Prime Minister to approve new grammar schools, 'leaked' document confirms

A document photographed on the steps of Downing Street suggests new grammar schools 'will open', but under 'various conditions'

Rachael Pells
Tuesday 06 September 2016 15:24
The PM listens to Chinese President Xi Jinping speak during the opening ceremony of the G20 meeting yesterday
The PM listens to Chinese President Xi Jinping speak during the opening ceremony of the G20 meeting yesterday

A Government proposal to reintroduce grammar schools across the country will be backed by Theresa May, a document accidentally revealed outside Downing Street has confirmed.

The paper says Education Secretary Justine Greening will launch a consultation into opening new grammars.

The information has only come to light when the document, signed by the Department for Education's most senior civil servant, was photographed being carried into Downing Street by an official thought to be the deputy Lords leader Earl Howe.

It reveals that the government “will open new grammars”, but that “various conditions” will need to be followed.

The paper says: “The con doc [consultation document] says we will open new grammars, albeit that they would have to follow various conditions.

“The SoS’s [Secretary of State’s] clear position is that this should be presented in the con doc as an option, and only to be pursued once we have worked with existing grammars to show how they can be expanded and reformed in ways which avoid disadvantaging those who don’t get in.

“I simply don’t know what the PM thinks of this, but it sounds reasonable to me, and I simply can’t see any way of persuading the Lords to vote for selection on any other basis.”

The document, signed by DfE permanent secretary Jonathan Slater, warns of the potential to disadvantage children who do not pass the selective grammar application processes.

The revelation follows comments from the outgoing chief inspector of schools claiming the notion poorer children will benefit from proposed new grammar schools is “tosh” and “nonsense”.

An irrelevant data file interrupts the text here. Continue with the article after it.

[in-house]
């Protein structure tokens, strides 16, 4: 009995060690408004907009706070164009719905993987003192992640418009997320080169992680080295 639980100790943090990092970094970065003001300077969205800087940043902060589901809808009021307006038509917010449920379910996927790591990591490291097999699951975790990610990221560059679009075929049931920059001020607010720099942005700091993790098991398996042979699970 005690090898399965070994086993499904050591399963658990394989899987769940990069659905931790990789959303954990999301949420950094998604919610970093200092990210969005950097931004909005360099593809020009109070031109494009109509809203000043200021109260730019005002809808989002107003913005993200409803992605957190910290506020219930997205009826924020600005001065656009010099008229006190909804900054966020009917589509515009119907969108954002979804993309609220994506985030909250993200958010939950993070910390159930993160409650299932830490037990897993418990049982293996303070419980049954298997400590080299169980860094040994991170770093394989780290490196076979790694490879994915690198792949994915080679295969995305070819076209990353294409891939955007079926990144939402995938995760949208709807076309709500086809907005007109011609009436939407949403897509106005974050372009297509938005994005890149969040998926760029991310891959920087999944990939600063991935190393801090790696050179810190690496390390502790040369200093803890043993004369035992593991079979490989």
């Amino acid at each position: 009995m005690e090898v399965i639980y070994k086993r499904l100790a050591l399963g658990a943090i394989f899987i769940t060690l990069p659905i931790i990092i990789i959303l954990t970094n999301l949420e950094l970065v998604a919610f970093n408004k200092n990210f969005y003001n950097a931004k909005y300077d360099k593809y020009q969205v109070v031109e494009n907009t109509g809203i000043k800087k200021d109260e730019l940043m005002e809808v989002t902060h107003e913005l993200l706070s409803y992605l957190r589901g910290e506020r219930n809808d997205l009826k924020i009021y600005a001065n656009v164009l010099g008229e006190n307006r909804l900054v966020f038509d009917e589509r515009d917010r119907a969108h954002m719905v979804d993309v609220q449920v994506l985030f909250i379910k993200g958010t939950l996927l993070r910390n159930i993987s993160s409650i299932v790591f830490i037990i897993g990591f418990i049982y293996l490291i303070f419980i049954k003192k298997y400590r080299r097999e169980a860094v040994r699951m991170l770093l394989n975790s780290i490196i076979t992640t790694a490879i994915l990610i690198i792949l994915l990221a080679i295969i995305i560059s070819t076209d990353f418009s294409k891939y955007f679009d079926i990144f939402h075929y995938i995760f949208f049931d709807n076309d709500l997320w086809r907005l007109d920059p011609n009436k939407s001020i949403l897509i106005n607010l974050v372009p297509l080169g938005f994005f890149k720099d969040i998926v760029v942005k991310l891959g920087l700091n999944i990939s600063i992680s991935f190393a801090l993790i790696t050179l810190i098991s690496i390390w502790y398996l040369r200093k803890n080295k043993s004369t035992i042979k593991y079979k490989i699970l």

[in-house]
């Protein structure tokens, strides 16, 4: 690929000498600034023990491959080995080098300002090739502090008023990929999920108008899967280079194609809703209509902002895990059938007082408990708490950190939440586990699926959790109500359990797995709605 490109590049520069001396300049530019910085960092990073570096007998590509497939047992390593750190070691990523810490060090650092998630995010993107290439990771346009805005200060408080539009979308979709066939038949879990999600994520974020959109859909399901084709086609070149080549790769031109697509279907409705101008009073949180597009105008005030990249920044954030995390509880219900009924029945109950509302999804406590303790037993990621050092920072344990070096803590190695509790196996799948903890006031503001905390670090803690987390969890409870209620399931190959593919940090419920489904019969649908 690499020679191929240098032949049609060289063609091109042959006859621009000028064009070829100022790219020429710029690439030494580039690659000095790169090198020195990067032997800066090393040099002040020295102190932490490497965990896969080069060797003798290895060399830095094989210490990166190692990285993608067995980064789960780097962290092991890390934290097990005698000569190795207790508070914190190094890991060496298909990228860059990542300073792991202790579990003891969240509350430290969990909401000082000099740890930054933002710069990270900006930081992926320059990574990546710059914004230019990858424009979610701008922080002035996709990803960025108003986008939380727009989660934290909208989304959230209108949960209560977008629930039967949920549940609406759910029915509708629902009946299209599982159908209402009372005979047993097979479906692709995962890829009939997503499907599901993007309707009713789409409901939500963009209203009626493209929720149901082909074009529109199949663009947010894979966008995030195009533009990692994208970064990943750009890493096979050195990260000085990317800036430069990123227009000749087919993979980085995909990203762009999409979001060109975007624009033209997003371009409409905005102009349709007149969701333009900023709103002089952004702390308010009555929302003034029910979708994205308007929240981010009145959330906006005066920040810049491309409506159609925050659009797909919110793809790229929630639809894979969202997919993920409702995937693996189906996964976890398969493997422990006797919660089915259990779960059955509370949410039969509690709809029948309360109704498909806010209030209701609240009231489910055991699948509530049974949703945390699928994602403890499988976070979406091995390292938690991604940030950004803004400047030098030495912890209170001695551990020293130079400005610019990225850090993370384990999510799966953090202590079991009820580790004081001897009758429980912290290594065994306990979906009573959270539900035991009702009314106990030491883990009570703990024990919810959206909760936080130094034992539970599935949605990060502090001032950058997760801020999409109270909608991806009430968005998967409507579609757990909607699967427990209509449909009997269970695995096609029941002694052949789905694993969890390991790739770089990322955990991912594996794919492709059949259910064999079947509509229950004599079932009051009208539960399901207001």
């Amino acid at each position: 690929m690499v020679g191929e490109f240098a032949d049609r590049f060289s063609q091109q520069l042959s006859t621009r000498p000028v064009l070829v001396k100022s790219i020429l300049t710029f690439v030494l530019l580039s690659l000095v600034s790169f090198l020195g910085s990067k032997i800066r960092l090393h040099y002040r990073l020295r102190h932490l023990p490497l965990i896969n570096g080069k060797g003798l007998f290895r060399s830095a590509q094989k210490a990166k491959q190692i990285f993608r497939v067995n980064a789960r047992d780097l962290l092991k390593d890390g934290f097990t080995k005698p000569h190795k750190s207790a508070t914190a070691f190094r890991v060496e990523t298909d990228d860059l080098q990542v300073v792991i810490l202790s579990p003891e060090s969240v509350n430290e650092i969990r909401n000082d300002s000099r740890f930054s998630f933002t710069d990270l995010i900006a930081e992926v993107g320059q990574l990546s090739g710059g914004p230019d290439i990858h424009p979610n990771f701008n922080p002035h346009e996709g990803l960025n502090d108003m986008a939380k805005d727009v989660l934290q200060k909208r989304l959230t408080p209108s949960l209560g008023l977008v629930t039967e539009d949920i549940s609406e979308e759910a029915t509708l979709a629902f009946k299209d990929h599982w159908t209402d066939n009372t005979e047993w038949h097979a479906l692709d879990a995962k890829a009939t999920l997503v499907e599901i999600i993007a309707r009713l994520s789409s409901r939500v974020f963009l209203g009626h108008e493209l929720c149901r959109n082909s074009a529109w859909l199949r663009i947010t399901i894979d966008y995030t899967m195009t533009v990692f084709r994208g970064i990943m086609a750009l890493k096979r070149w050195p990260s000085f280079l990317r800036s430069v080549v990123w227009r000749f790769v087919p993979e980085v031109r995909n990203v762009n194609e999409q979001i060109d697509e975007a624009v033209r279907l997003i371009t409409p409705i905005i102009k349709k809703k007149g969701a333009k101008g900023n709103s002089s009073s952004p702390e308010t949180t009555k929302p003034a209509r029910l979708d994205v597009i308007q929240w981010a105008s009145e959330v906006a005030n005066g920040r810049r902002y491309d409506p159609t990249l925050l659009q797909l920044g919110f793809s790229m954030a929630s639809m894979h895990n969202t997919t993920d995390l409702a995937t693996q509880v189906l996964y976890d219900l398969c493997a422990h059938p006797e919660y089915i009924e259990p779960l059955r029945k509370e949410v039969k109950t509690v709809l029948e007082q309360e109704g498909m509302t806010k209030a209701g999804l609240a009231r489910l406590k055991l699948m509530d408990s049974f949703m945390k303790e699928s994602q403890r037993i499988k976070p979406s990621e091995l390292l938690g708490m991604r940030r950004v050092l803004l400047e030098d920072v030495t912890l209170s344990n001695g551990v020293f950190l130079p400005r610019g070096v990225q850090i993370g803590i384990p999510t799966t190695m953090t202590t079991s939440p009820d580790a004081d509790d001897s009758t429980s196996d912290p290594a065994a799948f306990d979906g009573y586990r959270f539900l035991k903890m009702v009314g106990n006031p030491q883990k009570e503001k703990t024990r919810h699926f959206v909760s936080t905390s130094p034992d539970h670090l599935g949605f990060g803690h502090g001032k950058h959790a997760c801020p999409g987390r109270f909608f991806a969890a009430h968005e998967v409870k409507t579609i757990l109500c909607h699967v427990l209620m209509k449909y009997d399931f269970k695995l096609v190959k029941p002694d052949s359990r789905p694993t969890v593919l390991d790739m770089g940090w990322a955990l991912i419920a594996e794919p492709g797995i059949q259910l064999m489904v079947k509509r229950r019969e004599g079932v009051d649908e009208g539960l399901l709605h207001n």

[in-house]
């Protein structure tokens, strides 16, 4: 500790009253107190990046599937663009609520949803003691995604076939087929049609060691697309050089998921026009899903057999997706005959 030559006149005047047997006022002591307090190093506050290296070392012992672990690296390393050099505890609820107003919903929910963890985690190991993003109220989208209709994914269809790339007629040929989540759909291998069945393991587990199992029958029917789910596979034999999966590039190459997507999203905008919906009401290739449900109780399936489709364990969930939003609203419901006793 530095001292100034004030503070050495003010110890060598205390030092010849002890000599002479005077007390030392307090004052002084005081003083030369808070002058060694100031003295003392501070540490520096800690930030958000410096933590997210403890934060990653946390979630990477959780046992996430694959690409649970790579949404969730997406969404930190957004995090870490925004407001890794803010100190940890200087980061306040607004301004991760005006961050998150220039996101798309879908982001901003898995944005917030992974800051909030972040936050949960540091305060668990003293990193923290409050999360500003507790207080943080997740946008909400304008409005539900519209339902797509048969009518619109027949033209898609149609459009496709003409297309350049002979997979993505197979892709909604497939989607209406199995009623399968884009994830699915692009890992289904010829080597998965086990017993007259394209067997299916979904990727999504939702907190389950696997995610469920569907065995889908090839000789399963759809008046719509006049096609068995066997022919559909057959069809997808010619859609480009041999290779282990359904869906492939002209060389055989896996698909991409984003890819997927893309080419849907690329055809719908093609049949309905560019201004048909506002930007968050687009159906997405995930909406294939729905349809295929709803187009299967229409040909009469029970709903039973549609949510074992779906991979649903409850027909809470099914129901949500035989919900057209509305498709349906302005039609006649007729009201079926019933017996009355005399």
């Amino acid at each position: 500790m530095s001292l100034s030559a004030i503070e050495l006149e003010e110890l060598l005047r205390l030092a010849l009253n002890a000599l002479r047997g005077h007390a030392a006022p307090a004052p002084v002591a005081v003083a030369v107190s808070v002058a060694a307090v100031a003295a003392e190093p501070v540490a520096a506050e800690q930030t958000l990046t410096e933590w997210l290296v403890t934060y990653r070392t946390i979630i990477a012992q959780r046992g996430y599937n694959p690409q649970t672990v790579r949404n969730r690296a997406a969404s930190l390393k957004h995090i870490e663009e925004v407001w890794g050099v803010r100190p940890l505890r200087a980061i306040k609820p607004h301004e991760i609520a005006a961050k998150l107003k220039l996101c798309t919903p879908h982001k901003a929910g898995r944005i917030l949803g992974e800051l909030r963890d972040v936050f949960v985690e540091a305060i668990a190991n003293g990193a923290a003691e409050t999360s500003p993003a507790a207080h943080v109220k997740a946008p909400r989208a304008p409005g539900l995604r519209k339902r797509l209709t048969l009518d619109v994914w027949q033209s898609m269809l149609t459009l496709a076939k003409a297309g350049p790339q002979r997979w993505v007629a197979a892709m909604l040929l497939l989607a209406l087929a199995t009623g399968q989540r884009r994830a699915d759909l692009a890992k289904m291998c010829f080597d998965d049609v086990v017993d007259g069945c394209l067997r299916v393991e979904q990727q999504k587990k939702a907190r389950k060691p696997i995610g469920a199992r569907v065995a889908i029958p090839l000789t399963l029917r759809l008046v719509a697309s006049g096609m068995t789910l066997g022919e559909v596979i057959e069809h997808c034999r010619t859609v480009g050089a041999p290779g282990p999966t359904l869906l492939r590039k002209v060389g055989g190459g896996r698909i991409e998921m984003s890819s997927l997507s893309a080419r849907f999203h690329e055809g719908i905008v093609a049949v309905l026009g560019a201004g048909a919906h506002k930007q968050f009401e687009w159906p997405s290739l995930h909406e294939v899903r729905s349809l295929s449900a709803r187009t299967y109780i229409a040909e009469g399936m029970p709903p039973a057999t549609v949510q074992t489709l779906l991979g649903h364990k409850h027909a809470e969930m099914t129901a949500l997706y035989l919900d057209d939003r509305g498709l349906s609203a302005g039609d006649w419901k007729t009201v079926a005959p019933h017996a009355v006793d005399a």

Head of Ofsted Sir Michael Wilshaw said a return to selective grammar school methods for children would be a “profoundly retrograde step” that would lower education standards and fail those from less advantaged backgrounds.

Sir Michael said: “The notion that the poor stand to benefit from the return of grammar schools strikes me as quite palpable tosh and nonsense – and is very clearly refuted by the London experience.”

“If grammar schools are the great answer, why aren't there more of them in London?

“If they are such a good thing for poor children, then why are poor children here in the capital doing so much better than their counterparts in those parts of the country that operate selection?"

He added: “I appreciate that many grammar schools do a fine job in equipping their students with an excellent education.

“But we all know that their record of admitting children from non-middle-class backgrounds is pretty woeful.”

Supporters of grammar schools argue the selection process can be beneficial to children from less affluent backgrounds by offering top quality education on the basis of merit rather than fees.

Critics have suggested that the competition for top grammar school places leads to class discrimination, however, since many of those who do well in entrance tests are children whose parents are able to pay for private tuition outside of school.

Labour leader Jeremy Corbyn reiterated his opposition to the plans and suggested the Tories would have to bring back secondary modern schools in conjunction with new grammars in England.

Mr Corbyn said: "I am in favour of young people being taught together of differing abilities because that helps them to develop at their own pace but also helps everyone to understand the abilities and values in each other.

"Whilst I have often heard many Conservative politicians talk about bringing back the grammar school I have never, ever heard any Conservative politician ever call for the return of the secondary modern school."

The National Union of Teachers (NUT) accused Mrs May of "taking education back to the 1950s, when children were segregated at age 11 and their life chances determined by the type of school they attended".

NUT general secretary Kevin Courtney said: "Opening new grammar schools would not only be a backward step but is also a complete distraction from the real problems facing schools and education.

"For every grammar school there are three or four 'secondary modern' schools.

"All the evidence makes clear that segregating children in this way leads to lower academic standards."

Shadow Education Secretary Angela Rayner described Sir Michael’s comments as “an embarrassing rebuke” for the Conservatives.

“The Tories should be concentrating instead on raising standards in all schools and improving education for all our children, regardless of their backgrounds.

“They are failing to do so. But they want to return to a system in which children were branded as failures at the age of 11 and which only increased division in our society.”

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